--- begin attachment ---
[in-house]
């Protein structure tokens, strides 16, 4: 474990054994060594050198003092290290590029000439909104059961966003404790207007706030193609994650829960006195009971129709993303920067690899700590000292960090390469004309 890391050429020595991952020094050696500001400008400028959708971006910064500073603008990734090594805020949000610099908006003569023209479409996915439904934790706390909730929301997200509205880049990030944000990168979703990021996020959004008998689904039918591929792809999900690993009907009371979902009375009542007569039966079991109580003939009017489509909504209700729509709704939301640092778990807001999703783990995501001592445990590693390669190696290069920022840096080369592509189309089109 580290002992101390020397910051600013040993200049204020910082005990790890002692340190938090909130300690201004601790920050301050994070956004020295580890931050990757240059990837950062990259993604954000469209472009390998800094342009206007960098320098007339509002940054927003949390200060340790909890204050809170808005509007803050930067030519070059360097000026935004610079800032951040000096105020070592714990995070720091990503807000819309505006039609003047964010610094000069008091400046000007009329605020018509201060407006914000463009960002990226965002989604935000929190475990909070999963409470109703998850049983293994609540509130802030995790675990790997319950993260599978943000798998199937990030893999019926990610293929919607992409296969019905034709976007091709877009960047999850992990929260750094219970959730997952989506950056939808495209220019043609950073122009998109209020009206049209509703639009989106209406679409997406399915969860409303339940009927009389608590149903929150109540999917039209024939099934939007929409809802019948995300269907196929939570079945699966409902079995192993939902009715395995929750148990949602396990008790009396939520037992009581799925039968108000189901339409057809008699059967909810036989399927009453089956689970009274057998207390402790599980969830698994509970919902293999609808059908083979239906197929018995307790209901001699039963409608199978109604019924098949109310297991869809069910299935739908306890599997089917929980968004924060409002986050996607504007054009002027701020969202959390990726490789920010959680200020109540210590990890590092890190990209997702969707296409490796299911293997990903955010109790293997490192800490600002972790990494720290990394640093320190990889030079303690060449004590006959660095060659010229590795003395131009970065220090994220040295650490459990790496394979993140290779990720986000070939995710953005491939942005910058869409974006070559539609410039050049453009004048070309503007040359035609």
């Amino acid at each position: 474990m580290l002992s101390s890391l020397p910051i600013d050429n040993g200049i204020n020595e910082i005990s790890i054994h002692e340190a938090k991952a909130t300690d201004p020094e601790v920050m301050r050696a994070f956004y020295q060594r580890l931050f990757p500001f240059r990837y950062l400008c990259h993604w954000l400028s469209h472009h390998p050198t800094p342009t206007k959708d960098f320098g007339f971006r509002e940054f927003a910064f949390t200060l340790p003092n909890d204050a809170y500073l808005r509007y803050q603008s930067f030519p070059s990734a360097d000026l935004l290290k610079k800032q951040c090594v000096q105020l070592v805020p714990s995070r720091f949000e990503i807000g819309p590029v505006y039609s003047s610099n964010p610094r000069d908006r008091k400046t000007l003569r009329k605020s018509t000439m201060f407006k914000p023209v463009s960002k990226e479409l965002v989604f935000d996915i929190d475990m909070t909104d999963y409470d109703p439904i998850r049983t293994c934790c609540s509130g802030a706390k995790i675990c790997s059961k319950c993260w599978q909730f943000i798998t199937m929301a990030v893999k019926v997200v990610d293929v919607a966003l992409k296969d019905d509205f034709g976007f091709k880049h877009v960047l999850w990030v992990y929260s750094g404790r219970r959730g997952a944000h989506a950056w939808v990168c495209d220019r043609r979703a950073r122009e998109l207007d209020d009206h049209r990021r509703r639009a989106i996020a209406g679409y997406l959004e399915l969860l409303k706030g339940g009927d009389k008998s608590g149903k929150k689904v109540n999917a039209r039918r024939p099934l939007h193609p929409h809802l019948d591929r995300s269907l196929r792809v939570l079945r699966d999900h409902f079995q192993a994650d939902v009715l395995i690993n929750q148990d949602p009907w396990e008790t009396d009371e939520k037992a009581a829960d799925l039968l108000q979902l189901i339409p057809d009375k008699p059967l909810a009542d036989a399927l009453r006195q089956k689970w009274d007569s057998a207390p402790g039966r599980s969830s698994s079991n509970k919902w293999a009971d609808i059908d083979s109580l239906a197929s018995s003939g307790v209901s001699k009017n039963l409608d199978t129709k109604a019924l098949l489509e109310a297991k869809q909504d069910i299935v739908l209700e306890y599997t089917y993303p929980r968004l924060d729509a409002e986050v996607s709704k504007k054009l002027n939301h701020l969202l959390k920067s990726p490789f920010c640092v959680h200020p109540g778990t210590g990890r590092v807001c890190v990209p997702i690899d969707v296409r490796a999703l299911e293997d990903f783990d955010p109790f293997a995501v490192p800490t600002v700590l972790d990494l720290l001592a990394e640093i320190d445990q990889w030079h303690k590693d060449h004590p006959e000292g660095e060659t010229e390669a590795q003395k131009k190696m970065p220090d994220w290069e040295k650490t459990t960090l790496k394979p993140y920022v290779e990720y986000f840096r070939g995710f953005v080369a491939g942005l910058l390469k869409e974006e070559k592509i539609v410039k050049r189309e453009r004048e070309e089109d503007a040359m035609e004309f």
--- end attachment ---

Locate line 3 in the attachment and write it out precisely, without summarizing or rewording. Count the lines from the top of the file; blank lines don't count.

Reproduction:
């Amino acid at each position: 474990m580290l002992s101390s890391l020397p910051i600013d050429n040993g200049i204020n020595e910082i005990s790890i054994h002692e340190a938090k991952a909130t300690d201004p020094e601790v920050m301050r050696a994070f956004y020295q060594r580890l931050f990757p500001f240059r990837y950062l400008c990259h993604w954000l400028s469209h472009h390998p050198t800094p342009t206007k959708d960098f320098g007339f971006r509002e940054f927003a910064f949390t200060l340790p003092n909890d204050a809170y500073l808005r509007y803050q603008s930067f030519p070059s990734a360097d000026l935004l290290k610079k800032q951040c090594v000096q105020l070592v805020p714990s995070r720091f949000e990503i807000g819309p590029v505006y039609s003047s610099n964010p610094r000069d908006r008091k400046t000007l003569r009329k605020s018509t000439m201060f407006k914000p023209v463009s960002k990226e479409l965002v989604f935000d996915i929190d475990m909070t909104d999963y409470d109703p439904i998850r049983t293994c934790c609540s509130g802030a706390k995790i675990c790997s059961k319950c993260w599978q909730f943000i798998t199937m929301a990030v893999k019926v997200v990610d293929v919607a966003l992409k296969d019905d509205f034709g976007f091709k880049h877009v960047l999850w990030v992990y929260s750094g404790r219970r959730g997952a944000h989506a950056w939808v990168c495209d220019r043609r979703a950073r122009e998109l207007d209020d009206h049209r990021r509703r639009a989106i996020a209406g679409y997406l959004e399915l969860l409303k706030g339940g009927d009389k008998s608590g149903k929150k689904v109540n999917a039209r039918r024939p099934l939007h193609p929409h809802l019948d591929r995300s269907l196929r792809v939570l079945r699966d999900h409902f079995q192993a994650d939902v009715l395995i690993n929750q148990d949602p009907w396990e008790t009396d009371e939520k037992a009581a829960d799925l039968l108000q979902l189901i339409p057809d009375k008699p059967l909810a009542d036989a399927l009453r006195q089956k689970w009274d007569s057998a207390p402790g039966r599980s969830s698994s079991n509970k919902w293999a009971d609808i059908d083979s109580l239906a197929s018995s003939g307790v209901s001699k009017n039963l409608d199978t129709k109604a019924l098949l489509e109310a297991k869809q909504d069910i299935v739908l209700e306890y599997t089917y993303p929980r968004l924060d729509a409002e986050v996607s709704k504007k054009l002027n939301h701020l969202l959390k920067s990726p490789f920010c640092v959680h200020p109540g778990t210590g990890r590092v807001c890190v990209p997702i690899d969707v296409r490796a999703l299911e293997d990903f783990d955010p109790f293997a995501v490192p800490t600002v700590l972790d990494l720290l001592a990394e640093i320190d445990q990889w030079h303690k590693d060449h004590p006959e000292g660095e060659t010229e390669a590795q003395k131009k190696m970065p220090d994220w290069e040295k650490t459990t960090l790496k394979p993140y920022v290779e990720y986000f840096r070939g995710f953005v080369a491939g942005l910058l390469k869409e974006e070559k592509i539609v410039k050049r189309e453009r004048e070309e089109d503007a040359m035609e004309f």